The Rottie will dote on loved ones, which can sometimes be seen as needy and dependent. They love to cuddle, be stroked and require a large amount of your attention. Not to mention their endearing Rottie grumble.
This means that the Rottie is not suited to owners that are away from the home for large periods of time. Like many other Molosser or Mastiff type breeds, the Rottie is fairly sensitive and can develop separation anxiety. This might spell trouble as the breed can become restless, anxious, nervous and destructive.
If, on the other hand, you (or someone) is able to spend adequate time with them throughout the day, then the Rottweiler can make an exceptional companion. They will show fearless devotion to protecting your household, they will show limitless affection and are great company for young children.
Difference between sexes
Male rottweilers are often considered to show more protective traits, whilst being more boisterous. This is because male rotties are slower to mature than their female counterparts.
A female Rottweiler is often considered more docile and self aware. This does not mean that the female loses all its inherent temperament traits such as a desire to protect, more so that is just typically a more laid back comparison to the male. It may be true that sometimes traits such as protection may sometimes appear higher in females when coming on a heat cycle.
Importantly, you still have to treat each dog as an individual, regardless of their gender. In some cases you may have a female Rottie with maternal instincts that sees her duty as guarding and protecting young children. Or you may have a male Rottie that is extremely docile and just wants to know everybody. Temperament and personality traits are never purely black and white.
Ensuring You Raise Your Rottweiler Well
First things first, you must ensure your Rottweiler is coming from a good breeder that has a proven track record for producing and rearing excellent stock. A good early start to life works wonders for their development later down the line.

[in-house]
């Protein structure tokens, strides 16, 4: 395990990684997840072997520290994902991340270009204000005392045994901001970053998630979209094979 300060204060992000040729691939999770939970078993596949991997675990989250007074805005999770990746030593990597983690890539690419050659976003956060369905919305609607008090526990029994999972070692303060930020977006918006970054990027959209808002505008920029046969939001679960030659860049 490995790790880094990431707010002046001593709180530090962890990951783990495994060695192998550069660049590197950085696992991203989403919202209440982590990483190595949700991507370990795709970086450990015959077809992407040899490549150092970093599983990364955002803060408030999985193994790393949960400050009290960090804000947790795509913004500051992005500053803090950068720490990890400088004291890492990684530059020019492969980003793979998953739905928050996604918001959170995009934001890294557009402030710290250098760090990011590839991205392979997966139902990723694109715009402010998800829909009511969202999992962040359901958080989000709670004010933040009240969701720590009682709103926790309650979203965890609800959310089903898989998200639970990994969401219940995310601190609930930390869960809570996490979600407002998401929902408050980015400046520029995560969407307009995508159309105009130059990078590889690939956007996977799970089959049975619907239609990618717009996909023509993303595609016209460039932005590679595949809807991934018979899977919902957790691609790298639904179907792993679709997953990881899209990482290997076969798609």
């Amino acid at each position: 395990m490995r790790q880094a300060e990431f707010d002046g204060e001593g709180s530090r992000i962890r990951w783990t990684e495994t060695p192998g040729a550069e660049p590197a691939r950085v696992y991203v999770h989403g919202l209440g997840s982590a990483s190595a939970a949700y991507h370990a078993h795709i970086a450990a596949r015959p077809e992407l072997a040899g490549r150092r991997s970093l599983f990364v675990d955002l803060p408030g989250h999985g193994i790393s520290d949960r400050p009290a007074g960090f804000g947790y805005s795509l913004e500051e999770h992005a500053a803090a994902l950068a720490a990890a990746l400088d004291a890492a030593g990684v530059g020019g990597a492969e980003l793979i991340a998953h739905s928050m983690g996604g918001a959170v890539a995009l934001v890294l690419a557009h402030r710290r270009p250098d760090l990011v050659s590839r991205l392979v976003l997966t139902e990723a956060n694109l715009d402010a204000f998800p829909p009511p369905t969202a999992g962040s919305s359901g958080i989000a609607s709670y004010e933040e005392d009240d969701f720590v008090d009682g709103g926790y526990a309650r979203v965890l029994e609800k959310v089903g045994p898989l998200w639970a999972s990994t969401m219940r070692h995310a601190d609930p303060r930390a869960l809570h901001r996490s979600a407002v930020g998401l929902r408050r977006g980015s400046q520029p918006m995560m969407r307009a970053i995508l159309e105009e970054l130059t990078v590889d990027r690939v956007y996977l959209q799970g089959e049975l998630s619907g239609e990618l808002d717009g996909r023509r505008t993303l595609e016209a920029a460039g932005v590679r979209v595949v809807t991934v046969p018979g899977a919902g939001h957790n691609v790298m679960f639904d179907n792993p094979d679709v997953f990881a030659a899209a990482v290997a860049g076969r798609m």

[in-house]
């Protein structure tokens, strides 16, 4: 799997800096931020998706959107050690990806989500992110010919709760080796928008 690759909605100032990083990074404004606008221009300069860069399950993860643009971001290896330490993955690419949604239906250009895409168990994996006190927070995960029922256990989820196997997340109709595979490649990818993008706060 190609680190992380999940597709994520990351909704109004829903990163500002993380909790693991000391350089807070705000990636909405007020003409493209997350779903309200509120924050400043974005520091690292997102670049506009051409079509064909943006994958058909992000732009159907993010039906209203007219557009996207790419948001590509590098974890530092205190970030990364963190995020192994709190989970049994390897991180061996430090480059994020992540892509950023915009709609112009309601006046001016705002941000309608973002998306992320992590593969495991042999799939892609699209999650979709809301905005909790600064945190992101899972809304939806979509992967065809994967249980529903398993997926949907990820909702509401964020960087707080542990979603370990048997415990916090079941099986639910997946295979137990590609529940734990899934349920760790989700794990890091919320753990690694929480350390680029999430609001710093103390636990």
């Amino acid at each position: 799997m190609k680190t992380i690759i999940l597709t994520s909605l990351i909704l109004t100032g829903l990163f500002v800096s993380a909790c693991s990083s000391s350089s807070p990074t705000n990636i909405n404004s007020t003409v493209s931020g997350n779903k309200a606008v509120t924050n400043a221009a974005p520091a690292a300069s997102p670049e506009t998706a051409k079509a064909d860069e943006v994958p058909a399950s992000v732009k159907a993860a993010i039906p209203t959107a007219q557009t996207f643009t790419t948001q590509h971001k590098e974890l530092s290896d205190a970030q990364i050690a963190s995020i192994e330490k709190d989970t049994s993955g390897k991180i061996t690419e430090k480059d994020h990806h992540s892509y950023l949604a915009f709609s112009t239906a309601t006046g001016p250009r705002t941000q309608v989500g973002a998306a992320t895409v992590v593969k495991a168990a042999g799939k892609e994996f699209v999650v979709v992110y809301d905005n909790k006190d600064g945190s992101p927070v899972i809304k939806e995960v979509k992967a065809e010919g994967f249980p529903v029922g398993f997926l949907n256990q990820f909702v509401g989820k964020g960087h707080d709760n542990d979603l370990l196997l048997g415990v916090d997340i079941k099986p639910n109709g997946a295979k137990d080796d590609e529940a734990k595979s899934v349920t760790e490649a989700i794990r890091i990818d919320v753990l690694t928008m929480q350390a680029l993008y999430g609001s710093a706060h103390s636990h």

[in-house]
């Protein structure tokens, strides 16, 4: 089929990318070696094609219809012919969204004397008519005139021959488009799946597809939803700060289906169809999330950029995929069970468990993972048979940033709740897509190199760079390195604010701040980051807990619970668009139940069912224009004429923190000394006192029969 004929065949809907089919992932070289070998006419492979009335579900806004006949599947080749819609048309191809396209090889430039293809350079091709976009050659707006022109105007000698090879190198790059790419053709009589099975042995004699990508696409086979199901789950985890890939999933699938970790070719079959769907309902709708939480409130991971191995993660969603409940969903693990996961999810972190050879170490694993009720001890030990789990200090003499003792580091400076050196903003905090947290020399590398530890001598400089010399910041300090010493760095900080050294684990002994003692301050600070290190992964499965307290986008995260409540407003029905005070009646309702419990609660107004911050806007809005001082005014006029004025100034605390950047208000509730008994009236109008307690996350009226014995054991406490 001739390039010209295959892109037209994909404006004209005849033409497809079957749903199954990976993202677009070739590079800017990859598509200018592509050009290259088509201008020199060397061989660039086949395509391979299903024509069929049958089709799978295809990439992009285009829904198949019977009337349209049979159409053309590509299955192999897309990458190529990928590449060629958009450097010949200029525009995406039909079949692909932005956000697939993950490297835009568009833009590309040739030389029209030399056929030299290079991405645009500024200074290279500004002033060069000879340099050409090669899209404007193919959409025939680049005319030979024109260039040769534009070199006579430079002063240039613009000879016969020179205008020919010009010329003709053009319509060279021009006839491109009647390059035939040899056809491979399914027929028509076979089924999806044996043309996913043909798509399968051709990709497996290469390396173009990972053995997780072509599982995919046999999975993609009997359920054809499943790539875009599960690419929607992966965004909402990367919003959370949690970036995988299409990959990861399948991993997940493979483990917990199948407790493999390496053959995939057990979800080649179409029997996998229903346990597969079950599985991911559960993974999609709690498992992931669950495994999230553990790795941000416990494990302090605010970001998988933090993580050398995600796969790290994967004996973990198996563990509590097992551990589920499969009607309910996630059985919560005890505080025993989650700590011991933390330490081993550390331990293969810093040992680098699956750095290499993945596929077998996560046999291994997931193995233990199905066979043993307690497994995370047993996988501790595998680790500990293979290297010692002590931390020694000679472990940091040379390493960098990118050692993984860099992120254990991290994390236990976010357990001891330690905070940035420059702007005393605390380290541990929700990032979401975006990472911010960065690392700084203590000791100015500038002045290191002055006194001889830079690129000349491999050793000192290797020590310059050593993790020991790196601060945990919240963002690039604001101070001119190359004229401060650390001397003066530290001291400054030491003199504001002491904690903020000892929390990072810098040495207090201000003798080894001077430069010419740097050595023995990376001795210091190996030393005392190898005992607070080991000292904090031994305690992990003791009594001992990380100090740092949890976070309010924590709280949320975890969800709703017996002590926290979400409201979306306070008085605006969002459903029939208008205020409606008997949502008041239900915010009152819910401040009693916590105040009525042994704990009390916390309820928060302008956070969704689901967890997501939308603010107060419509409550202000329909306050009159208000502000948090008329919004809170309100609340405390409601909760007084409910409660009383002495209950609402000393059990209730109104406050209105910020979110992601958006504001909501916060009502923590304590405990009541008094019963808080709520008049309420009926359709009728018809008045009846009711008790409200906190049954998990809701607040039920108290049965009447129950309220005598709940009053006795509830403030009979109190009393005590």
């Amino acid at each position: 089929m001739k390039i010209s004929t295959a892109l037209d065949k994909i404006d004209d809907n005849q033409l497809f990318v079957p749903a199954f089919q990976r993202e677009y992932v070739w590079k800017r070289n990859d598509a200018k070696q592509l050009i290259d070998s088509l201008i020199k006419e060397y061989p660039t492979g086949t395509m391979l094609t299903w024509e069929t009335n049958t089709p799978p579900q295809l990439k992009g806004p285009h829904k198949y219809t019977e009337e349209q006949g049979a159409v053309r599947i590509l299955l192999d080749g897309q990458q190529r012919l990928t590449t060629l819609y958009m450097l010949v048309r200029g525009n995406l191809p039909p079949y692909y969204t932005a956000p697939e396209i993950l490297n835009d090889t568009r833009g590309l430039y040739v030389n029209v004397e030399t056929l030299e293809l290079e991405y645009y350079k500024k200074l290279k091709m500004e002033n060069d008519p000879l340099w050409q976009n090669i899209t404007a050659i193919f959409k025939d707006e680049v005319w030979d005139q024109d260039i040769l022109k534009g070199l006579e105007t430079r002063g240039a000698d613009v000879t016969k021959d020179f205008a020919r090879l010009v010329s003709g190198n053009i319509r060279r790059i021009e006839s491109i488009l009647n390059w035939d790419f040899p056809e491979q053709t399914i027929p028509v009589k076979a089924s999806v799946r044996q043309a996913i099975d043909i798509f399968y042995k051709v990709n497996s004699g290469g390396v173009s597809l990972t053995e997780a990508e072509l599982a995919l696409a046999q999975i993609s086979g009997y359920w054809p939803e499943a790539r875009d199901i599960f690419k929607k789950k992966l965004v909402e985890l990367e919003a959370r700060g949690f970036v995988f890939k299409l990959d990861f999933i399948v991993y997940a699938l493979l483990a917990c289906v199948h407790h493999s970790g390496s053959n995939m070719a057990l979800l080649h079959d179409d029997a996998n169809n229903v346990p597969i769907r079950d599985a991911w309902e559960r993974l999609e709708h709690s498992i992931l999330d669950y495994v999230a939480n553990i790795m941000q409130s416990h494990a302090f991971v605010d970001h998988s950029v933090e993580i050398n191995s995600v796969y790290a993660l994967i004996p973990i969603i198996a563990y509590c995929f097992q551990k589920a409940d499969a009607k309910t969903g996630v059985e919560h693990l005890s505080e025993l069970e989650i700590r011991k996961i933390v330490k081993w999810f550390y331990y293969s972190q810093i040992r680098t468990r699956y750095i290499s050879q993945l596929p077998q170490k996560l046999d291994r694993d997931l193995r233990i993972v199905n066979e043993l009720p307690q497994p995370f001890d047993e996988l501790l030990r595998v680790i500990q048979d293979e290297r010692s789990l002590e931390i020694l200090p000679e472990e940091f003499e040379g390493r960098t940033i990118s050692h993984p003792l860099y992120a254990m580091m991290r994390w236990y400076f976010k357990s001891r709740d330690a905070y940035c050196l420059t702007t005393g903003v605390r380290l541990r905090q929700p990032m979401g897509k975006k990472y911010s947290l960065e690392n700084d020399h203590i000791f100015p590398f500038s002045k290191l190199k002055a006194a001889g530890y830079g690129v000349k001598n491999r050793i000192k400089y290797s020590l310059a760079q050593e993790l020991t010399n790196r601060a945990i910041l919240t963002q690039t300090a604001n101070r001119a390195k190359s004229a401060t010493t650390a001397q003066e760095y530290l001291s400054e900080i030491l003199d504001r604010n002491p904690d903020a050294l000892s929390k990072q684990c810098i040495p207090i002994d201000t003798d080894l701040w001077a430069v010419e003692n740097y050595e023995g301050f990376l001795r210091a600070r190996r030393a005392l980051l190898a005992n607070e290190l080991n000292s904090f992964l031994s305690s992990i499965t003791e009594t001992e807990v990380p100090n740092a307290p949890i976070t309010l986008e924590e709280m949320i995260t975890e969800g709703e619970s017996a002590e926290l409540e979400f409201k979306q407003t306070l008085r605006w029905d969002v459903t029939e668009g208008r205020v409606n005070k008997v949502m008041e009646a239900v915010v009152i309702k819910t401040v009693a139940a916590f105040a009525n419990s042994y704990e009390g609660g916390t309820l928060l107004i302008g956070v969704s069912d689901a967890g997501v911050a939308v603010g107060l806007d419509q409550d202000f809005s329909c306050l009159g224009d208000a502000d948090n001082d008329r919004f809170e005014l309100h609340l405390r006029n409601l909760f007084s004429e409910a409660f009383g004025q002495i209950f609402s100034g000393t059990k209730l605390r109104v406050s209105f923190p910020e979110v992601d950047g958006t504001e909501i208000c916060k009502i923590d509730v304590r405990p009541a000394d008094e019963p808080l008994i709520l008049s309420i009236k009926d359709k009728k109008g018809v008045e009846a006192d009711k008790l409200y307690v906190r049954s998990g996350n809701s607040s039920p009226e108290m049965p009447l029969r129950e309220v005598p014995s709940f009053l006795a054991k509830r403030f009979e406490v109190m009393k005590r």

You want to quiz breeders on parents characteristics, socialization, human interaction and early training and even their diet. You can find a list of our top recommended breeders right here.
Once it comes time to bring your puppy home, you want to dedicate as much time as possible to training and socialization. If you have the budget, obedience training classes can prove a wonderful investment over the long run. The Rottweiler is intelligent, it should take on commands fairly quickly which will help develop its character as a wonderful companion.
You should also pay attention to what your Rottie is learning in its classes and how it is being taught. Consistency at home can help double down on your training efforts.
Beyond obedience training, general socialization plays a critical role in the wellbeing of your dog and those around it. Be sure to take your dog out to the local dog park to meet other dogs and humans as well as inviting people around the house to visit and introduce themselves to the pup (all in a supervised manner of course).
Finally, owners of Rottweilers need to understand that the breed requires a large degree of mental and physical exercise needs. Engaging in some form of dog sports, fun activities and long walks & swims are a great way to wear down some of that Rottie energy.
To round things off, ensure you use positive reinforcement wherever possible when it comes to training your Rottweiler.
The Rottweiler has some terrific temperament and character traits. The breed can 100% be a great family dog. However, this isn’t something that’s just a given. It has to be worked at. A dedicated, experienced owner that knows how to handle larger breeds and can devote themselves to training and socialization can reap all the benefits of this wonderful breed. A calm, loyal, confident and steadfast companion.